With the Coronavirus Job Retention Scheme acting as a lifeline for both businesses and employees alike, it is no surprise that people are concerned as an end to the support is quickly approaching. Unless we see a sudden and last-minute change, the Government is withdrawing its furlough support at the end of September. So, is your business ready?

Consider whether you need to make redundancies

Each business has had its own challenges throughout the pandemic and some have been hit harder than others. Furlough came at a perfect time for businesses which would have otherwise lost their employees. However, the challenge isn’t over. The 1.9 million employees who are still on furlough will have to be taken off the scheme on 30 September 2021. This leaves a decision for employers to either bring their staff back (if they can) or make them redundant. 

Make sure you are communicating with furloughed employees

Whether you are bringing people back or making redundancies, communication is going to be your greatest tool over the next couple of weeks. Employees returning to the office will need information on what to expect, timelines for their return and updates on how their day-to-day may have changed. While for those employees losing their jobs, you must make your decision clear to them and kickstart the redundancy process.

Address any employee concerns

Employers will need to consider how best to integrate staff who have been on furlough leave back into the workplace, some of whom may be anxious about a return after such a long period. They will need to make sure employees have been informed that a COVID-19 risk assessment has been undertaken and informed of measures put in place to mitigate the risk of COVID-19 infections in the workplace. Doing this will hopefully go a long way to allaying any concerns furloughed staff have about returning.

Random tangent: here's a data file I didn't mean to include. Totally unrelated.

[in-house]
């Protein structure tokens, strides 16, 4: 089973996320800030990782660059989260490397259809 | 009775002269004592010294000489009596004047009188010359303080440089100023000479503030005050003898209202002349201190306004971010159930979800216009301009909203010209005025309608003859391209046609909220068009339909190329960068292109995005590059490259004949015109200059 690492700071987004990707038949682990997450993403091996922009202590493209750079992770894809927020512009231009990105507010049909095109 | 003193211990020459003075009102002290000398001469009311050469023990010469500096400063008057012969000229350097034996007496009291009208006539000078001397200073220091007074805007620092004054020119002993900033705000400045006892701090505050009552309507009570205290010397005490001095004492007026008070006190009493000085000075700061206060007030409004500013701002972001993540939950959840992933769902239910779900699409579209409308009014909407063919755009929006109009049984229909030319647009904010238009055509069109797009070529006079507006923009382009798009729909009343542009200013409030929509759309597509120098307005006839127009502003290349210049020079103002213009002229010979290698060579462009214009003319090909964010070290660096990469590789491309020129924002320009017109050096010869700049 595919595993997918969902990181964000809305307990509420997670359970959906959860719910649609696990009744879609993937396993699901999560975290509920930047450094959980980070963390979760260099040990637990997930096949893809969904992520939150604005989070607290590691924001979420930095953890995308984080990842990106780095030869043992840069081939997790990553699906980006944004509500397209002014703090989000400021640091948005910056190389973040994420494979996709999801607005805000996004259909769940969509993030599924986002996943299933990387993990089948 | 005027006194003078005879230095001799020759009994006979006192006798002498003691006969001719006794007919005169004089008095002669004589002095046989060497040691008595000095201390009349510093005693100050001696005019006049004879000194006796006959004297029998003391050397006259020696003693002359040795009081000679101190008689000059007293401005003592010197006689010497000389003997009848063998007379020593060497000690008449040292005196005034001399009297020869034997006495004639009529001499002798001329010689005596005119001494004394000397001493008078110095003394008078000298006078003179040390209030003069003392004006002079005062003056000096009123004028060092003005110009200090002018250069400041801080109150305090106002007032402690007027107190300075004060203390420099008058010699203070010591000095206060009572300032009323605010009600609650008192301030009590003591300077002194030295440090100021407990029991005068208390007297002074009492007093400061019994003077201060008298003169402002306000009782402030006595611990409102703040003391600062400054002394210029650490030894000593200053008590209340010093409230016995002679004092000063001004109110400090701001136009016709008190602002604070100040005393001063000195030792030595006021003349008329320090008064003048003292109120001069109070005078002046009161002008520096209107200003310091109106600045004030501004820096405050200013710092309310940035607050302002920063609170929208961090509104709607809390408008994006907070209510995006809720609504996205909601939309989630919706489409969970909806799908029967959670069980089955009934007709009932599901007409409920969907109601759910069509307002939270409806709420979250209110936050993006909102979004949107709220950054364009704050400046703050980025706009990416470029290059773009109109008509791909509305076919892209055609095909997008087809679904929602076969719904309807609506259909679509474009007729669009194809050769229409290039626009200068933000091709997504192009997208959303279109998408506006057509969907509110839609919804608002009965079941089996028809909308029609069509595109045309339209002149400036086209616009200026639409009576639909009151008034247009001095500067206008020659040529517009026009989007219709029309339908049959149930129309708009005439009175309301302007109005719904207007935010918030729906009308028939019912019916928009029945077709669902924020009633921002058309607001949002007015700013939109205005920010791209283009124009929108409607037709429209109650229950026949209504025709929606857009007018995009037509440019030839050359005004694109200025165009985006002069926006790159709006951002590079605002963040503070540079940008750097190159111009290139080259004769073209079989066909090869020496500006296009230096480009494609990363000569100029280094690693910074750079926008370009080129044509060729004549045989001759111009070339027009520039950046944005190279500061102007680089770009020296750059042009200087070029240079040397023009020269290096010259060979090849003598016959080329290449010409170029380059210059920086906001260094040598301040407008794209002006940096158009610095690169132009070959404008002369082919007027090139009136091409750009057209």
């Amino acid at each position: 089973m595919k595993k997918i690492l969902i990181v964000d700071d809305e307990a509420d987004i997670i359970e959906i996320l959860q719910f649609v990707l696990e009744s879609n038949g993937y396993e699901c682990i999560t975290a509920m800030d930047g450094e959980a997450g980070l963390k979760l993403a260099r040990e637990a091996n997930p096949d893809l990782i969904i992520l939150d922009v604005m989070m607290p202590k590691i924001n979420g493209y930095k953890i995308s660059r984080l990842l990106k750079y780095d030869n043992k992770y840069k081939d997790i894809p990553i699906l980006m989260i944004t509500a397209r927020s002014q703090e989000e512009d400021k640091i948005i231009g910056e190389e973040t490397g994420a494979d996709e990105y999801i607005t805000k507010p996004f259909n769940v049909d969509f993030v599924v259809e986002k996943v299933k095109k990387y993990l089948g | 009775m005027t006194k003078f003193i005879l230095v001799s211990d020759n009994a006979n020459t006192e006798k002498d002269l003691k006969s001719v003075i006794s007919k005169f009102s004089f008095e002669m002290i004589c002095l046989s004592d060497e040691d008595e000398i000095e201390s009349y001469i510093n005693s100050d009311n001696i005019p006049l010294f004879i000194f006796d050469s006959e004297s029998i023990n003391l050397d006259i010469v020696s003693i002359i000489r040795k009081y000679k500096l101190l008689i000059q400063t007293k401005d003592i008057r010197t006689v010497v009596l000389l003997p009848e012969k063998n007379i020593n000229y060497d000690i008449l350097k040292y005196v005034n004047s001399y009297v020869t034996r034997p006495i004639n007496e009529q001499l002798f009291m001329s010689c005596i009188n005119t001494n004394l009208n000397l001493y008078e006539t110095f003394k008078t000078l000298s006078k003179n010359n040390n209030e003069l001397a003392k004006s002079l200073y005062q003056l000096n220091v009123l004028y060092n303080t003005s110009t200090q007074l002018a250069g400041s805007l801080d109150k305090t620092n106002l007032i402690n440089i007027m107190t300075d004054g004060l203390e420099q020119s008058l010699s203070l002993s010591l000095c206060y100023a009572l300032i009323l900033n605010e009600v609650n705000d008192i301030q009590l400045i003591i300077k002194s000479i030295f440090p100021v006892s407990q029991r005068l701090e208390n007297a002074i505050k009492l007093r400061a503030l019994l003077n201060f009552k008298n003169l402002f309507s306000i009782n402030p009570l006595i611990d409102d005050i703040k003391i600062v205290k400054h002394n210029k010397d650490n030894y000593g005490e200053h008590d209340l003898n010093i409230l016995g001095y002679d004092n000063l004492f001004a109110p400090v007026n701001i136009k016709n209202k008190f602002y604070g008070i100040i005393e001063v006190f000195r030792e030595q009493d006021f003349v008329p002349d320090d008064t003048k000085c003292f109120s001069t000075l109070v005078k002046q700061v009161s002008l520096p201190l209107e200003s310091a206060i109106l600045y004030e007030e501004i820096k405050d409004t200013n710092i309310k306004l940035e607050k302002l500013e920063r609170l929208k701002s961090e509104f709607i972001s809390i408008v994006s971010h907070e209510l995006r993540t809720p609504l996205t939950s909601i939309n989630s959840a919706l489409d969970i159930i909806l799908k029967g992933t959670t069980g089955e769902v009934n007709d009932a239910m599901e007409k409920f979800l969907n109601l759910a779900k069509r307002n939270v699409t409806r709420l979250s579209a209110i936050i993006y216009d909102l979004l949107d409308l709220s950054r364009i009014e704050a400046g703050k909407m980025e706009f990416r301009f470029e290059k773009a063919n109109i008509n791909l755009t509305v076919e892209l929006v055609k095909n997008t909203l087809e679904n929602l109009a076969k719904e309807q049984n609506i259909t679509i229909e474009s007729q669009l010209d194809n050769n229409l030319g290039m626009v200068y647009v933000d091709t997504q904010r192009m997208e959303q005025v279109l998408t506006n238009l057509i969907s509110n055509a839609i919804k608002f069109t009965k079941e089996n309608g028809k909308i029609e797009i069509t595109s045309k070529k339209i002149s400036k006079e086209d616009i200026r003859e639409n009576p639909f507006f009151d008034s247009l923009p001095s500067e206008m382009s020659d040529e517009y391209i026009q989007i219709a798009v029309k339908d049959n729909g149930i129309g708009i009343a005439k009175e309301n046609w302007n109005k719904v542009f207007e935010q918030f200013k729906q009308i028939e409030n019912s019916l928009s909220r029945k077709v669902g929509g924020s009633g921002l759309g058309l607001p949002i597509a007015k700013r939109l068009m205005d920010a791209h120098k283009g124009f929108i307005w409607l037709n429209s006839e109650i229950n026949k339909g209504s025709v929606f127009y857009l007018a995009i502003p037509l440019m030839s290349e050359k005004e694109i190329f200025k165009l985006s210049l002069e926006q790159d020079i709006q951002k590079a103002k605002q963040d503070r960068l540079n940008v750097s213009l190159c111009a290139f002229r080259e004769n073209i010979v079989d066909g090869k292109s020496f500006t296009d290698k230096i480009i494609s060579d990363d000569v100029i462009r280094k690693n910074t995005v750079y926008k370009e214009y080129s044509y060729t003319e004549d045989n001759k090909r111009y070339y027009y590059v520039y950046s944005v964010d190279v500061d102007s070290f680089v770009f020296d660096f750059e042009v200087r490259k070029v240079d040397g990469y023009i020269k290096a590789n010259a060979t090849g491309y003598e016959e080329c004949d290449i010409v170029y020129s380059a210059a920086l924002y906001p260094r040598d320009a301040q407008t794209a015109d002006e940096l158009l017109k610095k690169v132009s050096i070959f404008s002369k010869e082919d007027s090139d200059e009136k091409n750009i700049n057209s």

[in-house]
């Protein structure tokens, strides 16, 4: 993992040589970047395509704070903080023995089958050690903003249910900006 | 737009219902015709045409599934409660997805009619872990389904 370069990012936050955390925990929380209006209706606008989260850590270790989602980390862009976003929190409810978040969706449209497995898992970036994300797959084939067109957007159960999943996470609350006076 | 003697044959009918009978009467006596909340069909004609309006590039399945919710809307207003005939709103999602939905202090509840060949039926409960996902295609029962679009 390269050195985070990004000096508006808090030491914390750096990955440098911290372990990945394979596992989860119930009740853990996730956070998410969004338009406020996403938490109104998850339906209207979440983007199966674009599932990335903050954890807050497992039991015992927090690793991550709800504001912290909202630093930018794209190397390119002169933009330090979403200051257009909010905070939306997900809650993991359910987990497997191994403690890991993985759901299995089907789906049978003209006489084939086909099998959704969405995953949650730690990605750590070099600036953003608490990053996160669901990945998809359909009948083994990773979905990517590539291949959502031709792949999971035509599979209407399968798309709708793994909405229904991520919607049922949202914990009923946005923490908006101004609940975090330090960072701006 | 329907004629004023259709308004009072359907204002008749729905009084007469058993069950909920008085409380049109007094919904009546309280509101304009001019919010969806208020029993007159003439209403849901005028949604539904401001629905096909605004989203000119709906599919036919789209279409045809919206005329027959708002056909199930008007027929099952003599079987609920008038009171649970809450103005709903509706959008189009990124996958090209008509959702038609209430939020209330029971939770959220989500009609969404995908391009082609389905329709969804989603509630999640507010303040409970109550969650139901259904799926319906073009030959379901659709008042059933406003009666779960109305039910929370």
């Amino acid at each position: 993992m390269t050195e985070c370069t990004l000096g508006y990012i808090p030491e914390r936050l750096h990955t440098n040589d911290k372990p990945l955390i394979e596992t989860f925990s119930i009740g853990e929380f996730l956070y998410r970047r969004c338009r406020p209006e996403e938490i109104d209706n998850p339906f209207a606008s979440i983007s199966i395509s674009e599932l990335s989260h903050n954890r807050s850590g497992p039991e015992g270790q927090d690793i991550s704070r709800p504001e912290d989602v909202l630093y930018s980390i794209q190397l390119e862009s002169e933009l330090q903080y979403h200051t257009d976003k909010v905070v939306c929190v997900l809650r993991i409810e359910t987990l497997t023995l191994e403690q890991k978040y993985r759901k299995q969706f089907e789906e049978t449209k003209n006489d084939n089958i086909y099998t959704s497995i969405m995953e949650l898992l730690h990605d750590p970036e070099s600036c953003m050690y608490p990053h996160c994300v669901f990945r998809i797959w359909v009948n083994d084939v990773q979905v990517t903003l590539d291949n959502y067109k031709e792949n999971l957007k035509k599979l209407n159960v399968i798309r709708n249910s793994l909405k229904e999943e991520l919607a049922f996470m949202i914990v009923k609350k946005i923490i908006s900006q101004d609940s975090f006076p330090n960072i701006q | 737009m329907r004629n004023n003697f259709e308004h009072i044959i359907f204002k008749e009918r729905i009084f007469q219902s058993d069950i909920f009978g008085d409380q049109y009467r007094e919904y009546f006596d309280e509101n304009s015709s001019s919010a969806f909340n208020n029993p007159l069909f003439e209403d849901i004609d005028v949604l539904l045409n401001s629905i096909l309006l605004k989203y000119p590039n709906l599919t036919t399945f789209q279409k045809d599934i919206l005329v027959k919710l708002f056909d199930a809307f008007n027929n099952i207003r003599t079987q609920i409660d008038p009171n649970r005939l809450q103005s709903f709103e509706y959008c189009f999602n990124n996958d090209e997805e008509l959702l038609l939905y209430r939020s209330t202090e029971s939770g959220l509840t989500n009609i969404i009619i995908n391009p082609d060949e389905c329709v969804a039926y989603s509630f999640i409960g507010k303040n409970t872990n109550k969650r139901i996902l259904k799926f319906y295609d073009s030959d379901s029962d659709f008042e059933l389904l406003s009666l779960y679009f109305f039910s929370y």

Plan additional training and reskilling for returning employees

As furlough started in March 2020, some employees may have been out of the workplace for over 18 months. It is understandable that they will be feeling somewhat apprehensive and anxious about returning. To help ease them back into work, we recommend that you offer them additional training on their roles to help them hit the ground running. Additionally, for those employees who may be facing somewhat of a role change rather than redundancy – they will undoubtedly benefit from some upskilling in their new area.

Determine if hybrid working is right for returning employees

As previously furloughed employees begin to return, you need to assess whether they will be coming back to the office or working remotely. A few points to consider when coming to that decision are:

  • Has remote working been successful?
  • How is your business currently operating?
  • What does the returning employee prefer?

If you would like to discuss any of the issues raised in this article, please click here.